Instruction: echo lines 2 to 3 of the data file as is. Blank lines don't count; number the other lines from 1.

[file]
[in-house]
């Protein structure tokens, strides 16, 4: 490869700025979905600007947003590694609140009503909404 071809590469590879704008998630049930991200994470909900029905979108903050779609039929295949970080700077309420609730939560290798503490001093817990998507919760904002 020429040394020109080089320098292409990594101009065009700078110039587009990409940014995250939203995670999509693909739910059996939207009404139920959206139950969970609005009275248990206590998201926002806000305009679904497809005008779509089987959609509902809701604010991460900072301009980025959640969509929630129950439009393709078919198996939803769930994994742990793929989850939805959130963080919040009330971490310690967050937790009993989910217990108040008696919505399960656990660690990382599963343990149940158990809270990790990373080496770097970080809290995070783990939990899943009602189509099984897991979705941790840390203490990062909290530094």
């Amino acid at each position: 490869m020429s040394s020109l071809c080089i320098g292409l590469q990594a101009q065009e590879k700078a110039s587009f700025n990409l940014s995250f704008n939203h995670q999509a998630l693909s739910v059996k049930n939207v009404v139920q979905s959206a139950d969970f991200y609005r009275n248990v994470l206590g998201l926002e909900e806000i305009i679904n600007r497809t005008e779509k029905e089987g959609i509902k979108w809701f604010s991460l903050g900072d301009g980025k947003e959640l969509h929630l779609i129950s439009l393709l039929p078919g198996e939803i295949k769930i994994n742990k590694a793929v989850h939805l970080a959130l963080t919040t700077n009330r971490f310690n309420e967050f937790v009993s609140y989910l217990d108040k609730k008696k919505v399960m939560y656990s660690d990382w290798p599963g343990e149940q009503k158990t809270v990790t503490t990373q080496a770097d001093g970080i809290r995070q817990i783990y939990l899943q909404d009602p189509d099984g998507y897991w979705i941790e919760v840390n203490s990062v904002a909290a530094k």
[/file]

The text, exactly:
């Protein structure tokens, strides 16, 4: 490869700025979905600007947003590694609140009503909404 071809590469590879704008998630049930991200994470909900029905979108903050779609039929295949970080700077309420609730939560290798503490001093817990998507919760904002 020429040394020109080089320098292409990594101009065009700078110039587009990409940014995250939203995670999509693909739910059996939207009404139920959206139950969970609005009275248990206590998201926002806000305009679904497809005008779509089987959609509902809701604010991460900072301009980025959640969509929630129950439009393709078919198996939803769930994994742990793929989850939805959130963080919040009330971490310690967050937790009993989910217990108040008696919505399960656990660690990382599963343990149940158990809270990790990373080496770097970080809290995070783990939990899943009602189509099984897991979705941790840390203490990062909290530094």
């Amino acid at each position: 490869m020429s040394s020109l071809c080089i320098g292409l590469q990594a101009q065009e590879k700078a110039s587009f700025n990409l940014s995250f704008n939203h995670q999509a998630l693909s739910v059996k049930n939207v009404v139920q979905s959206a139950d969970f991200y609005r009275n248990v994470l206590g998201l926002e909900e806000i305009i679904n600007r497809t005008e779509k029905e089987g959609i509902k979108w809701f604010s991460l903050g900072d301009g980025k947003e959640l969509h929630l779609i129950s439009l393709l039929p078919g198996e939803i295949k769930i994994n742990k590694a793929v989850h939805l970080a959130l963080t919040t700077n009330r971490f310690n309420e967050f937790v009993s609140y989910l217990d108040k609730k008696k919505v399960m939560y656990s660690d990382w290798p599963g343990e149940q009503k158990t809270v990790t503490t990373q080496a770097d001093g970080i809290r995070q817990i783990y939990l899943q909404d009602p189509d099984g998507y897991w979705i941790e919760v840390n203490s990062v904002a909290a530094k």